How do you get concrete in early strength?
High-early-strength concrete (HESC) is a type of concrete that attains the required strength within a short time. This is achieved by using ordinary concrete constituents and special admixtures.
The strength gain of concrete is influenced by the initial setting time, hydration rate, and activation energy. In order to achieve the desired strength gain in a short time, it is important to produce concrete that has high curing temperature and a rapid hydration rate.
A mathematical model for the rate of relative increase in concrete compressive strength with respect to its limiting compressive strength (S u in MPa) was suggested by Bernhardt (1956). This equation can be expressed as: Eq. (4)where, k is the rate constant of concrete compressive strength development; r is the reaction coefficient; and s is the initial hydration rate.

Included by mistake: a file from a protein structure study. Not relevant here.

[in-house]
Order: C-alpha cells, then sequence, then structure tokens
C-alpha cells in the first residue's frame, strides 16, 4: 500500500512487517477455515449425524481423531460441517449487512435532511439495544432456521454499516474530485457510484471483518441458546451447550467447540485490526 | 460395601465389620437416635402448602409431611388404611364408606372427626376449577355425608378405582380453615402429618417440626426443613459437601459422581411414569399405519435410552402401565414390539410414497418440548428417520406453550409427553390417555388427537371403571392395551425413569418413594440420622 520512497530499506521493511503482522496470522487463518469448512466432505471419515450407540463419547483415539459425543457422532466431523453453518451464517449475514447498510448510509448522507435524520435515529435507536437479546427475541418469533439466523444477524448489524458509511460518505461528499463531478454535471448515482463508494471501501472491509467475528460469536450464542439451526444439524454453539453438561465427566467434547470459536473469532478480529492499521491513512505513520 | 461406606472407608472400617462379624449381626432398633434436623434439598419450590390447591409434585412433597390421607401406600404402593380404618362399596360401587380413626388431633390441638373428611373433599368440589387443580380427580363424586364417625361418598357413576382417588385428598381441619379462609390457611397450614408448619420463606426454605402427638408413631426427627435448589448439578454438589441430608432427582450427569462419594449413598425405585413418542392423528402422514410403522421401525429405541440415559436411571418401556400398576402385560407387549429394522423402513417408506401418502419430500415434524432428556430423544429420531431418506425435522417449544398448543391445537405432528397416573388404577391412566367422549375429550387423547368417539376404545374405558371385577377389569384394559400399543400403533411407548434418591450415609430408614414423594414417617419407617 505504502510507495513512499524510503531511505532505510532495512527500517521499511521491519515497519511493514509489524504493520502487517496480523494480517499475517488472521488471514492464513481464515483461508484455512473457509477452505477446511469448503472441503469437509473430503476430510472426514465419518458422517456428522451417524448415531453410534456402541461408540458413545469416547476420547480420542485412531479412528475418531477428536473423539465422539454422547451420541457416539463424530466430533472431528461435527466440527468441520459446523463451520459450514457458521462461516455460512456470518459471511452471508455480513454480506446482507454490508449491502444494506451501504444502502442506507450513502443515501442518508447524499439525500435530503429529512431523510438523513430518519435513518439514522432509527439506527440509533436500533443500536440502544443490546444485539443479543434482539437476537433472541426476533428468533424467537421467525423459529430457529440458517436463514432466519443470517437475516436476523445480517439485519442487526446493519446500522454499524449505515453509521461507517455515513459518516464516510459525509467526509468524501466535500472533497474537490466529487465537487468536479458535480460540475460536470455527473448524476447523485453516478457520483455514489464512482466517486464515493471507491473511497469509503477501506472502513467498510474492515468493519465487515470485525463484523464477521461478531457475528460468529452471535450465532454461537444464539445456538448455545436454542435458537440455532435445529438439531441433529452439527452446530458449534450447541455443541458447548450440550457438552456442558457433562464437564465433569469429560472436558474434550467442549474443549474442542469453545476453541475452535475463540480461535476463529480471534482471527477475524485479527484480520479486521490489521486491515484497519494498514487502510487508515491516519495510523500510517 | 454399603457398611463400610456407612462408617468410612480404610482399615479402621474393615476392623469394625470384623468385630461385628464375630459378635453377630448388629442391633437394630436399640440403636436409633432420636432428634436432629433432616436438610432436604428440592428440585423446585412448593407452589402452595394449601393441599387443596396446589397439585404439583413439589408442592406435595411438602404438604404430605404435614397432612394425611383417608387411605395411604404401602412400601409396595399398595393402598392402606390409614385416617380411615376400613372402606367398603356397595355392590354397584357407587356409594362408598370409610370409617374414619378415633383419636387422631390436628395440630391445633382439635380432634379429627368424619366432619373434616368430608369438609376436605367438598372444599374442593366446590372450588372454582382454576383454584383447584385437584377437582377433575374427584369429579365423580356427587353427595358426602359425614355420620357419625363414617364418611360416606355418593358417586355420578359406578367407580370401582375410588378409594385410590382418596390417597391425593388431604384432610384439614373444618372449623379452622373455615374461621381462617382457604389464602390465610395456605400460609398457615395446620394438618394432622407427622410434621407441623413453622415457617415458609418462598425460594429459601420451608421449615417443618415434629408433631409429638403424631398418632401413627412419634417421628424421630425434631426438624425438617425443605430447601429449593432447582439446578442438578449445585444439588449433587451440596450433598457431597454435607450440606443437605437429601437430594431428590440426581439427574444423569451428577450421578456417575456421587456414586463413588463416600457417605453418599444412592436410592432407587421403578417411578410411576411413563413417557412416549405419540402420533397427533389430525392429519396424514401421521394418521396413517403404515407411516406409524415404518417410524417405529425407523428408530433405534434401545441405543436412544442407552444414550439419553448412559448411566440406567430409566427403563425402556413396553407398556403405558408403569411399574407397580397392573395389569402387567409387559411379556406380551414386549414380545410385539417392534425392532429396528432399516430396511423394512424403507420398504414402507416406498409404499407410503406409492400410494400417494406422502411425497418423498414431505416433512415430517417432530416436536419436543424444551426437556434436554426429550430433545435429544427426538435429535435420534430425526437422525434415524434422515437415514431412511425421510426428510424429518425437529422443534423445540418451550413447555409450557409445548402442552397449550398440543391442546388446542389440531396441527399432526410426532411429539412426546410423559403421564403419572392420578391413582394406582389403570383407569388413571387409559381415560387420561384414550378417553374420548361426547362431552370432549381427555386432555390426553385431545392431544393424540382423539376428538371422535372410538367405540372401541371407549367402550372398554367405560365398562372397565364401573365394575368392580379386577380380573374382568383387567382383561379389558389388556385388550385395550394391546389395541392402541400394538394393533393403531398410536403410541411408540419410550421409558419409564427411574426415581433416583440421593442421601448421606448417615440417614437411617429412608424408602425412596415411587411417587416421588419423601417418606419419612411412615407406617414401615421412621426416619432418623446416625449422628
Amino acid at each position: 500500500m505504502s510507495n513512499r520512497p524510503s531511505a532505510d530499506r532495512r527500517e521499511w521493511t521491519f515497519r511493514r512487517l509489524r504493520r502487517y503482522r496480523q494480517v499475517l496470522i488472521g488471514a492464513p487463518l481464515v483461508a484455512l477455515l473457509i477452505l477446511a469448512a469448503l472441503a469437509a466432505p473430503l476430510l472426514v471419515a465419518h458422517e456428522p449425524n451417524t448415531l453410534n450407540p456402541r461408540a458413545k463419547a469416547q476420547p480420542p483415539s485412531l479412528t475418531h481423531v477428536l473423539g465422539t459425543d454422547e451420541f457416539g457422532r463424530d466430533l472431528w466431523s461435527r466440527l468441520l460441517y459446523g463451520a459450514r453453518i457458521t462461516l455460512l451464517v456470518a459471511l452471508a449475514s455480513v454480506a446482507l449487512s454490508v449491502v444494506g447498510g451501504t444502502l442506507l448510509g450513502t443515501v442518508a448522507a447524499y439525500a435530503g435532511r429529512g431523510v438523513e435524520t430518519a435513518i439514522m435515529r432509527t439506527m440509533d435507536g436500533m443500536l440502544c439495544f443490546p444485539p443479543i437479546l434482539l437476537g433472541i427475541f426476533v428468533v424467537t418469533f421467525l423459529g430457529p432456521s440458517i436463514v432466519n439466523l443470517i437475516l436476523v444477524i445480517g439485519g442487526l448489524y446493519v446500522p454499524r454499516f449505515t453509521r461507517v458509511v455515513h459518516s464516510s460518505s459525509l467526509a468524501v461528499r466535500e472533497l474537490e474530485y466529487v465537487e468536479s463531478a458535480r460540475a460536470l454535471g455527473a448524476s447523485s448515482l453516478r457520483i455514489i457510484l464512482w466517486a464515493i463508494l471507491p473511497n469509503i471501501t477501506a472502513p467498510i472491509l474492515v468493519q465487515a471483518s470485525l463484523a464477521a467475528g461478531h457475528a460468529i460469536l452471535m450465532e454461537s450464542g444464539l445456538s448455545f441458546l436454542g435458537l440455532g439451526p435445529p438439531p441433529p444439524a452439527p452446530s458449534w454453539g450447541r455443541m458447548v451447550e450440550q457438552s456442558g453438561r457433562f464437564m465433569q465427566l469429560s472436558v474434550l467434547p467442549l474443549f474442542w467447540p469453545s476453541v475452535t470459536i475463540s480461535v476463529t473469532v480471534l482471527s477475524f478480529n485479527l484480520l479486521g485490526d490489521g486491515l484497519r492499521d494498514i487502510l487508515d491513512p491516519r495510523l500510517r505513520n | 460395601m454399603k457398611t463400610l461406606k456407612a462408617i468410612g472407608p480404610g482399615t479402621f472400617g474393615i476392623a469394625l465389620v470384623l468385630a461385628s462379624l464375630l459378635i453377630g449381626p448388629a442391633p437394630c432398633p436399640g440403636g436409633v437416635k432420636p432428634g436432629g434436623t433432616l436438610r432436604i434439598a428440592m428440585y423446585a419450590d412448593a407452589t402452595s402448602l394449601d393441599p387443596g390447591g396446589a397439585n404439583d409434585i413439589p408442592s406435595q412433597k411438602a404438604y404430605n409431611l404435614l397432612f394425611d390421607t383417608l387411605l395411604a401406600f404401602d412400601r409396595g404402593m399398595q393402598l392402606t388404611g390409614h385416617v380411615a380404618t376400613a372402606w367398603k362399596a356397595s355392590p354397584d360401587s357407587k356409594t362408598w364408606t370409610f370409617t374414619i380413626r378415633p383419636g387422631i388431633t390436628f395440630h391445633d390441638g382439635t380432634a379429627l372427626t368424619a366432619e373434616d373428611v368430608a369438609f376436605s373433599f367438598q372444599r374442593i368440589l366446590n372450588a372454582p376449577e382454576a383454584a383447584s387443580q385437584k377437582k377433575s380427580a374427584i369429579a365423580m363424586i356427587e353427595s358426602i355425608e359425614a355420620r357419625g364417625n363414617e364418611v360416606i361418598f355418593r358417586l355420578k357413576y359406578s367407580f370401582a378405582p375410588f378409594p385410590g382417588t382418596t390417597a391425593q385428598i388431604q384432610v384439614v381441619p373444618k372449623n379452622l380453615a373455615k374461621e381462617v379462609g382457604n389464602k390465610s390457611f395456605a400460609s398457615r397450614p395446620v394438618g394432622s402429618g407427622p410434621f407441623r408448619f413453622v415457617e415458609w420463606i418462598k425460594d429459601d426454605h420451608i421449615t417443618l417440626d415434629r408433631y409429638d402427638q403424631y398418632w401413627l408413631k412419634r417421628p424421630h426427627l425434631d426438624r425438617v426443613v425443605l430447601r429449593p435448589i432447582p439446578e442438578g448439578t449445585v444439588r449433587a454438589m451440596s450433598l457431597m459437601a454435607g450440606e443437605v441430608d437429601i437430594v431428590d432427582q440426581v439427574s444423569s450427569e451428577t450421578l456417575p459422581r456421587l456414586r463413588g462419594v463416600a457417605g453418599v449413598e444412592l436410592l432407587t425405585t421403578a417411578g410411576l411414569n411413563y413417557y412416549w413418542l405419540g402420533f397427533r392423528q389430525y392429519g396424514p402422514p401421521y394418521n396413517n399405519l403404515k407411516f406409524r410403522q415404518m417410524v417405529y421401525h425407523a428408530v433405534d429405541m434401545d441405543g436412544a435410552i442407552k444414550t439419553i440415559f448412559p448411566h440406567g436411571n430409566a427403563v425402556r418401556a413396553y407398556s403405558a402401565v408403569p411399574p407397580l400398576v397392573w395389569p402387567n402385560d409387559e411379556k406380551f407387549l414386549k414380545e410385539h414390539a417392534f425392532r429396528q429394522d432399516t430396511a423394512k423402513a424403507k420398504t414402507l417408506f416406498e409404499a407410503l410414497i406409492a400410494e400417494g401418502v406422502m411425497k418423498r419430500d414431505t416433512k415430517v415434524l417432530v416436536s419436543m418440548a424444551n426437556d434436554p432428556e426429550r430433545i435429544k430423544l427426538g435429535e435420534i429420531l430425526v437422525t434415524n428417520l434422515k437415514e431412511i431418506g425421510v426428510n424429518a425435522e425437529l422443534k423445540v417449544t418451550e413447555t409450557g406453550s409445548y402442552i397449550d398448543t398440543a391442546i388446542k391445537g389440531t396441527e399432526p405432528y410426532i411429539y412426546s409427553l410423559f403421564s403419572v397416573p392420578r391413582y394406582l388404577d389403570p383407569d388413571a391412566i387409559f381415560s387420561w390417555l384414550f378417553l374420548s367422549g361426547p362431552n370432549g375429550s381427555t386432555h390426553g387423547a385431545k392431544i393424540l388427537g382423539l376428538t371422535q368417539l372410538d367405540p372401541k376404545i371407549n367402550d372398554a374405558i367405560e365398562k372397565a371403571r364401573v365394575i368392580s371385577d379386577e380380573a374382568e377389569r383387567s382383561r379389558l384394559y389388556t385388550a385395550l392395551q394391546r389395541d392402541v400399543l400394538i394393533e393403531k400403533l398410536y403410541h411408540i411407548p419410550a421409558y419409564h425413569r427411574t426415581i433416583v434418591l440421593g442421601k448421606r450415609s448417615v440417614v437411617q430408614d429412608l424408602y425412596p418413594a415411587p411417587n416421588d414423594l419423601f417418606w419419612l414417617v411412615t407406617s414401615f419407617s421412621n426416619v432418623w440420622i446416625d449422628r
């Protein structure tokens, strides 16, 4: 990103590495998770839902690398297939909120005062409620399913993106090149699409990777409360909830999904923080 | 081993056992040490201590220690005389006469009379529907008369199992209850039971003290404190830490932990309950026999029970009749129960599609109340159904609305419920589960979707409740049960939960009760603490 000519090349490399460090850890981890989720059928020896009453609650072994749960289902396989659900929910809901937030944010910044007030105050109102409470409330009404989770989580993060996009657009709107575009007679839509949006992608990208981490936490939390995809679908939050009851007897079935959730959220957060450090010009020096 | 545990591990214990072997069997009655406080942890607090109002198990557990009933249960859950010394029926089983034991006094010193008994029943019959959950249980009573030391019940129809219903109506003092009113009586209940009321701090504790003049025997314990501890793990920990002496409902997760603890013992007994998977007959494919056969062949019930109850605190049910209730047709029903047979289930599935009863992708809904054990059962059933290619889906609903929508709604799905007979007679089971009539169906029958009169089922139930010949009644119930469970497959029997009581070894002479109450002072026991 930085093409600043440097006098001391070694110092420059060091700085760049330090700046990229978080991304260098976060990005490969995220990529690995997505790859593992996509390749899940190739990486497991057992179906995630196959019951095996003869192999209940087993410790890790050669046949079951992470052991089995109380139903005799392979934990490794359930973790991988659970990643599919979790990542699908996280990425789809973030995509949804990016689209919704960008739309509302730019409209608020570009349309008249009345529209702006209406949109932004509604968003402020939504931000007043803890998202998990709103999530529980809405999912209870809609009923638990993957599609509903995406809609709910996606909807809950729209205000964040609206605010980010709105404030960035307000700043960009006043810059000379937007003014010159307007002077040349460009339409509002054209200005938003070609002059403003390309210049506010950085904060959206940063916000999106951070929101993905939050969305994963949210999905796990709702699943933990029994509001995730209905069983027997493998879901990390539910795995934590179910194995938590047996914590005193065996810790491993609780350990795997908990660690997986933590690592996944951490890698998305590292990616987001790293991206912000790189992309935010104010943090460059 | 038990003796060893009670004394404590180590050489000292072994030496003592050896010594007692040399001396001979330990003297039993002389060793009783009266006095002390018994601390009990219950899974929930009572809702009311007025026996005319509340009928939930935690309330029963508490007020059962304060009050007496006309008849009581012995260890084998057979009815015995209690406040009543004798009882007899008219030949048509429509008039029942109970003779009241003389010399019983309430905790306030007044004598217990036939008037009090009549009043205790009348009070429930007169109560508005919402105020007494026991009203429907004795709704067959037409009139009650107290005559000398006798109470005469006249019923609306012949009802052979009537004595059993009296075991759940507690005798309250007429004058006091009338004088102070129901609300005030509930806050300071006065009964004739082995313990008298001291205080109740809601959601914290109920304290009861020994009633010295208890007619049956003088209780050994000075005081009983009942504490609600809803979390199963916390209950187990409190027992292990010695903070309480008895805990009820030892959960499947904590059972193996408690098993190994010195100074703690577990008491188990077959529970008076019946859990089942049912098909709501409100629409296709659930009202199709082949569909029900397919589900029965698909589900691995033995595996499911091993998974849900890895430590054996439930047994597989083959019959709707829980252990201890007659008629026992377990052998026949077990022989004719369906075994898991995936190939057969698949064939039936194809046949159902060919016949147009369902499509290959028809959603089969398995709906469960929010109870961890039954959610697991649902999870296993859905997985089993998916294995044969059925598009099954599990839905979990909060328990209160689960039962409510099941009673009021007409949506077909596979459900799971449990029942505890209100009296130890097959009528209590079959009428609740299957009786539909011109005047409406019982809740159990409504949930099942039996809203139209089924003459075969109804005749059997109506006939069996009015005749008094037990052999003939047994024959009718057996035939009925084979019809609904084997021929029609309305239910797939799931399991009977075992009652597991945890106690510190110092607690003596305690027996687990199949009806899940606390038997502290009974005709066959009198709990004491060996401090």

In order to accelerate the hydration rate, a number of chemical admixtures are available that can be added to the concrete mix. Some of these admixtures are calcium chloride, which is standardized by (ASTM D 98); sodium carbonate; and urea.
Lowering the water to cementing material ratio can help produce higher-early-strength concrete. This can be done by reducing the water-to-cementing material ratio to about 0.20 by mass.
The hydration of cement is increased as the freshly mixed concrete temperature decreases, so this can lead to a faster hydration rate and early strength gain in concrete.
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